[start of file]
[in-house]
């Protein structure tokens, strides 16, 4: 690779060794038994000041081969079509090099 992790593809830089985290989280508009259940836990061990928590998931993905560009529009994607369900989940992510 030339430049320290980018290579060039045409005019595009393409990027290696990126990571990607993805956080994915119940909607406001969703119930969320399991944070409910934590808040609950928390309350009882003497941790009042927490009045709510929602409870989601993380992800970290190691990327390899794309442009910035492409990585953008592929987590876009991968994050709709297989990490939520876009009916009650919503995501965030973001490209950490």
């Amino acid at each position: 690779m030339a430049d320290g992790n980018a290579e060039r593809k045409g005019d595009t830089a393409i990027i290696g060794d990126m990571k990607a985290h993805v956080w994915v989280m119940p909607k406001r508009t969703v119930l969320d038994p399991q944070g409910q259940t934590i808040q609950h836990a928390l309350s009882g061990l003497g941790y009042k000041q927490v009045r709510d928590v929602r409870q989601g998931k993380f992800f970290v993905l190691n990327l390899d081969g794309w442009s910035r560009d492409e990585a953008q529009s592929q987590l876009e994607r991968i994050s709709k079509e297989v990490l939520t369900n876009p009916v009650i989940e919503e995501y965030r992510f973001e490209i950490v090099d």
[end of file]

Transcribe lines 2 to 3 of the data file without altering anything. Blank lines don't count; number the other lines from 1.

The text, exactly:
């Protein structure tokens, strides 16, 4: 690779060794038994000041081969079509090099 992790593809830089985290989280508009259940836990061990928590998931993905560009529009994607369900989940992510 030339430049320290980018290579060039045409005019595009393409990027290696990126990571990607993805956080994915119940909607406001969703119930969320399991944070409910934590808040609950928390309350009882003497941790009042927490009045709510929602409870989601993380992800970290190691990327390899794309442009910035492409990585953008592929987590876009991968994050709709297989990490939520876009009916009650919503995501965030973001490209950490």
């Amino acid at each position: 690779m030339a430049d320290g992790n980018a290579e060039r593809k045409g005019d595009t830089a393409i990027i290696g060794d990126m990571k990607a985290h993805v956080w994915v989280m119940p909607k406001r508009t969703v119930l969320d038994p399991q944070g409910q259940t934590i808040q609950h836990a928390l309350s009882g061990l003497g941790y009042k000041q927490v009045r709510d928590v929602r409870q989601g998931k993380f992800f970290v993905l190691n990327l390899d081969g794309w442009s910035r560009d492409e990585a953008q529009s592929q987590l876009e994607r991968i994050s709709k079509e297989v990490l939520t369900n876009p009916v009650i989940e919503e995501y965030r992510f973001e490209i950490v090099d």